1838 Mountain Man Rendezvous
Re-enactors from the 1838 Mountain Man Rendezvous walk through Riverton in the event’s annual parade. The event’s opening ceremonies will be held Wednesday and will run through Saturday. (Photo courtesy of the 1838 Mountain Man Rendezvous)

Visit Riverton for Mountain Man Rendezvous at real rendezvous site

in Travel

The beaver fur trade may be long gone, but there’s still a way to get a glimpse of how things looked when the fur trappers and mountain men of the mid-1800s got together.

The 1838 Mountain Man Rendezvous, the only rendezvous reenactment held at the actual site of a rendezvous staged more than a century ago, will run through the weekend in Riverton.

Featuring people dressed as mountain men and activities such as black powder shooting demonstrations, tomahawk and knife competitions and dutch-oven cooking, the event is a recreation of the gatherings held annually when fur trappers would meet to sell their wares to companies, said Rick Lechner, who has been involved in the rendezvous for a number of years.

A re-enactor at the 1838 Mountain Man Rendezvous in Riverton prepares to take part in black powder shooting. The annual gathering, to be held this weekend, features people dressed in period clothing taking part in activities that would have been common for the “mountain men” of the mid-1800s. (Photo courtesy of the 1838 Mountain Man Rendezvous)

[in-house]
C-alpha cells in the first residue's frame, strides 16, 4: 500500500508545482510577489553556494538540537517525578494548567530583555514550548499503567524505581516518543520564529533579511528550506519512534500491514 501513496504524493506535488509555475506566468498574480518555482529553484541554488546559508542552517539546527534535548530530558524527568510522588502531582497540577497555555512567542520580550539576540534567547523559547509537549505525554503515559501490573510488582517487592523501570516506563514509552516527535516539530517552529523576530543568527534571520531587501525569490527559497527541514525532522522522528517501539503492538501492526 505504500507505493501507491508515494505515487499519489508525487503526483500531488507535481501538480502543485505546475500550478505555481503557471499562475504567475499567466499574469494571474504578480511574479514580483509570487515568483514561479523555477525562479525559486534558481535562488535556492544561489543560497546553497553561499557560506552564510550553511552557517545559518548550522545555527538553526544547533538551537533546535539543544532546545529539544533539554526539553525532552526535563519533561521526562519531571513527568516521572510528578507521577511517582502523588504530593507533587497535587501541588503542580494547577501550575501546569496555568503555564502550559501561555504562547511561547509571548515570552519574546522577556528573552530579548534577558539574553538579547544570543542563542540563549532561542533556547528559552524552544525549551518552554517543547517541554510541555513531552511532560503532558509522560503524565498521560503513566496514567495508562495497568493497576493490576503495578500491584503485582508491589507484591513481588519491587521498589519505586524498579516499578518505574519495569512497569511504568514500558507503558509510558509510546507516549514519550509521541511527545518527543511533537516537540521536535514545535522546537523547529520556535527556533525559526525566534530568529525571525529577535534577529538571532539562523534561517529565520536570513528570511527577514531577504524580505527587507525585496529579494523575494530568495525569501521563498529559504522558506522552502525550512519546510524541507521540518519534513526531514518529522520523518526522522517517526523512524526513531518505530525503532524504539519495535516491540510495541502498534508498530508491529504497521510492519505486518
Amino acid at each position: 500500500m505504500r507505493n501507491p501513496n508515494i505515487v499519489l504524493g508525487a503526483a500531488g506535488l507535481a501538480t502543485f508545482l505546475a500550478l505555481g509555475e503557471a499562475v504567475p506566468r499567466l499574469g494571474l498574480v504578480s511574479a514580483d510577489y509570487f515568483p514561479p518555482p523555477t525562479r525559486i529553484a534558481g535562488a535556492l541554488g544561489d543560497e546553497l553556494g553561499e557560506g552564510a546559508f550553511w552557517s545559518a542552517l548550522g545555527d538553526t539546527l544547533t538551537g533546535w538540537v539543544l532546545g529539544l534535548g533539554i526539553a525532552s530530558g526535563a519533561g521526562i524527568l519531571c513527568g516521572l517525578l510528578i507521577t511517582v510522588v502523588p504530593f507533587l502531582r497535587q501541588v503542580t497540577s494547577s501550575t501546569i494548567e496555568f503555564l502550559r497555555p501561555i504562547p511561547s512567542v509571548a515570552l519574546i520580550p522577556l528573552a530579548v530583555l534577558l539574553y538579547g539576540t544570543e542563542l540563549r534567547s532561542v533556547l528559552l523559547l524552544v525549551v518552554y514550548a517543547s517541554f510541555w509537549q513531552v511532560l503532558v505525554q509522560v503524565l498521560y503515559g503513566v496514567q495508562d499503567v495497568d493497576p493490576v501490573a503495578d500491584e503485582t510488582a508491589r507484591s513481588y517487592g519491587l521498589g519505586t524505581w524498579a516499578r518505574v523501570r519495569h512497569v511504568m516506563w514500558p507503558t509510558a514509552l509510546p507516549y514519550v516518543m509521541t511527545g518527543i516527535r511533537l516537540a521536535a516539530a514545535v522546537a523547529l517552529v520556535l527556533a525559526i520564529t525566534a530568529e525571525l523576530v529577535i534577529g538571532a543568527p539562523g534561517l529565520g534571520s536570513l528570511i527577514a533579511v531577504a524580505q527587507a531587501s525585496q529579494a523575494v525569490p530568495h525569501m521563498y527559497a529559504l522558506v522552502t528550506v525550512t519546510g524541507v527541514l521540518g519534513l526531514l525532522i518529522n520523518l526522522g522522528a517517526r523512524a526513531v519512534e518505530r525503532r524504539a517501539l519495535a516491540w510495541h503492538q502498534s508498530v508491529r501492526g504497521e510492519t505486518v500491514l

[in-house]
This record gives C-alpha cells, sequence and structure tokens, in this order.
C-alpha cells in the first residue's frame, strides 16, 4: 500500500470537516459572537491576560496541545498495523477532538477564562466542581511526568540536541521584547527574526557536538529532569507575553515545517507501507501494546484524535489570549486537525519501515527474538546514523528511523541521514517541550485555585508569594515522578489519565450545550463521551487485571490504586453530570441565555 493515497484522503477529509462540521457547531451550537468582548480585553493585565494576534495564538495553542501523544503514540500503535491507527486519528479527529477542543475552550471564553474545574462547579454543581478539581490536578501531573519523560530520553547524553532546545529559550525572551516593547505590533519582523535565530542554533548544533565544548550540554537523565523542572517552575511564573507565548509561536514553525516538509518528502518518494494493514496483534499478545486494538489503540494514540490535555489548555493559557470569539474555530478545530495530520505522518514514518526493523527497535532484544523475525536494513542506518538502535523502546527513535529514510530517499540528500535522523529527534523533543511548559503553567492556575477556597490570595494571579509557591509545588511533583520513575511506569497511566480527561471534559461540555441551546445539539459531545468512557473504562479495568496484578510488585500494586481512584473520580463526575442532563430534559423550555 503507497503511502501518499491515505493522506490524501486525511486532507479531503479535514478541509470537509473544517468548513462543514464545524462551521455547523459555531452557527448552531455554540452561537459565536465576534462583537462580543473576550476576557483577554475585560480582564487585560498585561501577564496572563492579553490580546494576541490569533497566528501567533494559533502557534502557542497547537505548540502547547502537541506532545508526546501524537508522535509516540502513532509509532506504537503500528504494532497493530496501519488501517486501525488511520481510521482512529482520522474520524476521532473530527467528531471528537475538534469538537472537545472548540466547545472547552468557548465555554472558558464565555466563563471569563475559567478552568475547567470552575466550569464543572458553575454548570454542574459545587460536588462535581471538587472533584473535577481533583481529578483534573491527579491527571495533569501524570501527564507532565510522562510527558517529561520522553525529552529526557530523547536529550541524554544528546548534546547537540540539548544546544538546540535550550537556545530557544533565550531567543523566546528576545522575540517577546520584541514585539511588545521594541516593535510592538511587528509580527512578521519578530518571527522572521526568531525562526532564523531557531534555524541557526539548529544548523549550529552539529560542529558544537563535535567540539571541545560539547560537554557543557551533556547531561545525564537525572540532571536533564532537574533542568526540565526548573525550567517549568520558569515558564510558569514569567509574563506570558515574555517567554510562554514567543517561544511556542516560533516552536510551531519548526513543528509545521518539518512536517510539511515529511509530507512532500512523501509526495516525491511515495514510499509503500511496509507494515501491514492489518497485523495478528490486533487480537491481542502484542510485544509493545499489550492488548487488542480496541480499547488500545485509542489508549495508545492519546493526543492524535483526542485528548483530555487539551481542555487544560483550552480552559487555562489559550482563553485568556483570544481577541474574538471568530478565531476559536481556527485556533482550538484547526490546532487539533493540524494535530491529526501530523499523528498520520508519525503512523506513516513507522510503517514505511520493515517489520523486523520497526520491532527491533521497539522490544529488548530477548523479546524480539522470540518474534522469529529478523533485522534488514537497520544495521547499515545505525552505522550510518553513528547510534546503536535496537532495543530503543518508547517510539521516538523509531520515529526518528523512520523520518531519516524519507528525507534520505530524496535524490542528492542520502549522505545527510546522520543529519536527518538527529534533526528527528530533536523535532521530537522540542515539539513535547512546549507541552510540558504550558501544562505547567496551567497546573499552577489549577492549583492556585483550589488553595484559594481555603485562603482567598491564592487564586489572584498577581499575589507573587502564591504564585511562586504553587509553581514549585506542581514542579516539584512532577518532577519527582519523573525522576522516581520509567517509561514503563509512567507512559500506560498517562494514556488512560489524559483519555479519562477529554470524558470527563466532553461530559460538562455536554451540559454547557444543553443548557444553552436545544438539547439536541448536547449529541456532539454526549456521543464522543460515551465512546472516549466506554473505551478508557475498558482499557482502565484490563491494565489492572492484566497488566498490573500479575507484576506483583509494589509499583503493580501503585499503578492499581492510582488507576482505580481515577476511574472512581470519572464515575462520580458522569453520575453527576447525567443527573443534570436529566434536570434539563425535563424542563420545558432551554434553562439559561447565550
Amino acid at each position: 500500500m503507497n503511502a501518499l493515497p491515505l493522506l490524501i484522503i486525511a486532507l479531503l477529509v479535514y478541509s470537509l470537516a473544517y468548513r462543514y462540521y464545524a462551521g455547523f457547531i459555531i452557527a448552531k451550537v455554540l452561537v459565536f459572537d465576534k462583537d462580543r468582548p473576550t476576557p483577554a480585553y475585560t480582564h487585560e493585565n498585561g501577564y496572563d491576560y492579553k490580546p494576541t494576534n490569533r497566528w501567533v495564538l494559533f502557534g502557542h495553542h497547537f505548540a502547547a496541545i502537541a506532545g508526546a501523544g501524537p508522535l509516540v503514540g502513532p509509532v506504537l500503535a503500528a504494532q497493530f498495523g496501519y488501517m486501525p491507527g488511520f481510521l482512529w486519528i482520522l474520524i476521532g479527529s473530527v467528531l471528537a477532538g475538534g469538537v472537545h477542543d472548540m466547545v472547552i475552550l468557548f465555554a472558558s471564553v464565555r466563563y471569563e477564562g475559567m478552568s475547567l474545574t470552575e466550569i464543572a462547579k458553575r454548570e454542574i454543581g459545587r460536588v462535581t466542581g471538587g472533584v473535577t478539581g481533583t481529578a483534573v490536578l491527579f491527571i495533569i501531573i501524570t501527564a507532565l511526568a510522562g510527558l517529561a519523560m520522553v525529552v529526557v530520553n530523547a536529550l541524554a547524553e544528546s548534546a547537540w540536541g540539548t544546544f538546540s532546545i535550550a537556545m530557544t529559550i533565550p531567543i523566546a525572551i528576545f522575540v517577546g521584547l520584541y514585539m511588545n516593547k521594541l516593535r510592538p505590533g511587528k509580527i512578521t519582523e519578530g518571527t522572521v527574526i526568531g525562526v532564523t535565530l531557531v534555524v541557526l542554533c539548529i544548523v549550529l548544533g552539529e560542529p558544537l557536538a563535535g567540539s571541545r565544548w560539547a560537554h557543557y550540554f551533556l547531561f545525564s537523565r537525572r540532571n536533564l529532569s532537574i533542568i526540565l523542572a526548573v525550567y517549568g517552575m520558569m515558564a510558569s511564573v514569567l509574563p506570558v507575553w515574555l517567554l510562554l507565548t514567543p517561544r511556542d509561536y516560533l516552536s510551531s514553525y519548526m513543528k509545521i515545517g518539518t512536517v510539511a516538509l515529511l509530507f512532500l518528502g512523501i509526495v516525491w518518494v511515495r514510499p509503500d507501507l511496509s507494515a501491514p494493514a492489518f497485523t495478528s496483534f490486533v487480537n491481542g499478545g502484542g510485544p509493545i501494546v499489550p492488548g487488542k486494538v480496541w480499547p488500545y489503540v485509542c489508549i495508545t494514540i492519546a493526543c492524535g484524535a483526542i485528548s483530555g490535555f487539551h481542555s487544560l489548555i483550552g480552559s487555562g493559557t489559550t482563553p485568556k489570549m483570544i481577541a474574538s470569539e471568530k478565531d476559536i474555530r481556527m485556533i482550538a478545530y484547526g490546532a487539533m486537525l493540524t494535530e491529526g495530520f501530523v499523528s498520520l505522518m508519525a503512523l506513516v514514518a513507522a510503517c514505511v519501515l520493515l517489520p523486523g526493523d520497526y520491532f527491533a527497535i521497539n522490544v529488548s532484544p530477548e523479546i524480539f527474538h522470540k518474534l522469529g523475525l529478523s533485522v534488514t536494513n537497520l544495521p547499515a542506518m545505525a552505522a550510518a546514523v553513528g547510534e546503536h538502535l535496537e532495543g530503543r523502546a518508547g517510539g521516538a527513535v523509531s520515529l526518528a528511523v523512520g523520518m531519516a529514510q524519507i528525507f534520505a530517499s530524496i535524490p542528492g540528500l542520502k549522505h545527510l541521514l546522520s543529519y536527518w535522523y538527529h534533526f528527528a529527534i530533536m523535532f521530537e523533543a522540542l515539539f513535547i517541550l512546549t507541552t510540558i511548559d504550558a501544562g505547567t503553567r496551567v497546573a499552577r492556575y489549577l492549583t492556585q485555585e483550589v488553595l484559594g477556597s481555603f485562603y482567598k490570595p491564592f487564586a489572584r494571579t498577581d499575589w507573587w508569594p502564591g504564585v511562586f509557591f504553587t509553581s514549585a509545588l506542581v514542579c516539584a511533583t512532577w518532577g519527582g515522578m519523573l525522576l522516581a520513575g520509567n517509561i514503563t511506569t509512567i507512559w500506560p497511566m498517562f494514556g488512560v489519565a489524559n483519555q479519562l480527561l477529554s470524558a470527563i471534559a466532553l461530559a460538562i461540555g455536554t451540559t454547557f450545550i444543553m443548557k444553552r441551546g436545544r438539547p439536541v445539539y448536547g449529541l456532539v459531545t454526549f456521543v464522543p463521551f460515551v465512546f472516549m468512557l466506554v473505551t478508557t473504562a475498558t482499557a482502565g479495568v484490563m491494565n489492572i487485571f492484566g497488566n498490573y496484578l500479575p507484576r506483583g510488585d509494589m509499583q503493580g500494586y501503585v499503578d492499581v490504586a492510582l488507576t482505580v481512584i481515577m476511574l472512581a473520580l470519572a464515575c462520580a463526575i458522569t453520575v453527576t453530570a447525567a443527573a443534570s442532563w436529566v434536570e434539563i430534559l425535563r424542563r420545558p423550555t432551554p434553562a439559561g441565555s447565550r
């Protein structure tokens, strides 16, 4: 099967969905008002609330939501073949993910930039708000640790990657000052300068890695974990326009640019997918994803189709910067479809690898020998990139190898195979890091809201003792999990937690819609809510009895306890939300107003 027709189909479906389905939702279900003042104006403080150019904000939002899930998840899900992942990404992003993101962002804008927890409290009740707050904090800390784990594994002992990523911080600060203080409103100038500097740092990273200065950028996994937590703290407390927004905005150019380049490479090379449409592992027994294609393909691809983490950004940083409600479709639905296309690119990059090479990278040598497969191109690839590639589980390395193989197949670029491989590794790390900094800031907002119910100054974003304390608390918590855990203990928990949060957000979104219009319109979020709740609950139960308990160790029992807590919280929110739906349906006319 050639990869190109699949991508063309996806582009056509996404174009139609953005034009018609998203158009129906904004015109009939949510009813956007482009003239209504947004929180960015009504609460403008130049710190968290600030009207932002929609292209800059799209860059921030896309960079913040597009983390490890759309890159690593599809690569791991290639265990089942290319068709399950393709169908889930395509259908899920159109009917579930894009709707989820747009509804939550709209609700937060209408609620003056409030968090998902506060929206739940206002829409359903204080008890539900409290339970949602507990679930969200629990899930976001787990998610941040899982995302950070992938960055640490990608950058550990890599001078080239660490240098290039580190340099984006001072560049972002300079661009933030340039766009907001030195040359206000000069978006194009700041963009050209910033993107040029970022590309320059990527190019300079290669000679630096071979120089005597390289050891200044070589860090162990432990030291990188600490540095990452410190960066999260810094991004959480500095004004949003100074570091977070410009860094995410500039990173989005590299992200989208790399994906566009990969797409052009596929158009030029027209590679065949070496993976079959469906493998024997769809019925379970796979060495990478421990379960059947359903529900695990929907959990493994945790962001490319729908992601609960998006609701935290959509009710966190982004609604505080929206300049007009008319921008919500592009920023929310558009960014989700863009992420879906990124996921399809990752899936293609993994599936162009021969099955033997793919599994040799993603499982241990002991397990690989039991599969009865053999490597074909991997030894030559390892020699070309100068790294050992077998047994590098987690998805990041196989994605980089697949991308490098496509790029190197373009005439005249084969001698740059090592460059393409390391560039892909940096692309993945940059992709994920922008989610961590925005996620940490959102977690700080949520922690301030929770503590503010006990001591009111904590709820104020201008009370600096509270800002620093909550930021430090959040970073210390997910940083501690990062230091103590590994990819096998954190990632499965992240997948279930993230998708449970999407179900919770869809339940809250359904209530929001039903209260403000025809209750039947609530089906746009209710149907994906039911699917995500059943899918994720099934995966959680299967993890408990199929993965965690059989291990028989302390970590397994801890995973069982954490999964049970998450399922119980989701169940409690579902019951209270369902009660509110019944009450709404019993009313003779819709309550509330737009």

“A rendezvous was where the trappers would come out of the mountains and fur companies would come from places like St. Louis and they would do their trading there every summer,” said Lechner, who goes by the name of “Smoking Hawk” while wearing his mountain man clothing. “It was a time for the trappers to blow off some steam, have some fun and sell their furs.”

The 1838 rendezvous was one of the last held in the Rockies as silk replaced beaver pelts in the manufacturing of hats, Lechner said, but it was also one of the largest on record.

“That was the last big rendezvous because the silk industry came in,” he said. “There were over 1,000 horses and mules. They would set up a main area for trade, but then they would go up and down the river for several miles.”

The event’s activities center around what would have been common skills for the period, including starting a fire with flint and steel, trap setting, skinning, dutch oven cooking, black powder shooting and embroidery.

Events begin with opening ceremonies on Wednesday and continue throughout the weekend at the camp near the Popo Agie River.

Dressing in period clothing is encouraged, but not required.

For more information, visit the Rendezvous website or see its page on Facebook.

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